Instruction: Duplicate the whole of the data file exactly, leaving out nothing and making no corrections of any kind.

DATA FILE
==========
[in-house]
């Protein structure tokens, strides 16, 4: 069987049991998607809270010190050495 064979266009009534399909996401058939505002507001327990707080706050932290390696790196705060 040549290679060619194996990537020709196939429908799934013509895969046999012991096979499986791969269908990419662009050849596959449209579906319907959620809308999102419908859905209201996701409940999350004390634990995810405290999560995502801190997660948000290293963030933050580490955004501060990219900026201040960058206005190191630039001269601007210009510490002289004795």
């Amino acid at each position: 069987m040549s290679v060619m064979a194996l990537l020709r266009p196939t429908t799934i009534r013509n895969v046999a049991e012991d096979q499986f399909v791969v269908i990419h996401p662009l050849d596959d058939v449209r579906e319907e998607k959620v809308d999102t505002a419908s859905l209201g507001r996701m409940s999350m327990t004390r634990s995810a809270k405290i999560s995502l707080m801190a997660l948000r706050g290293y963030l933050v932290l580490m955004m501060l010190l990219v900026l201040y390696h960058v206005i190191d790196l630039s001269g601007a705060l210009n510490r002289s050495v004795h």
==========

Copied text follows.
[in-house]
């Protein structure tokens, strides 16, 4: 069987049991998607809270010190050495 064979266009009534399909996401058939505002507001327990707080706050932290390696790196705060 040549290679060619194996990537020709196939429908799934013509895969046999012991096979499986791969269908990419662009050849596959449209579906319907959620809308999102419908859905209201996701409940999350004390634990995810405290999560995502801190997660948000290293963030933050580490955004501060990219900026201040960058206005190191630039001269601007210009510490002289004795």
């Amino acid at each position: 069987m040549s290679v060619m064979a194996l990537l020709r266009p196939t429908t799934i009534r013509n895969v046999a049991e012991d096979q499986f399909v791969v269908i990419h996401p662009l050849d596959d058939v449209r579906e319907e998607k959620v809308d999102t505002a419908s859905l209201g507001r996701m409940s999350m327990t004390r634990s995810a809270k405290i999560s995502l707080m801190a997660l948000r706050g290293y963030l933050v932290l580490m955004m501060l010190l990219v900026l201040y390696h960058v206005i190191d790196l630039s001269g601007a705060l210009n510490r002289s050495v004795h």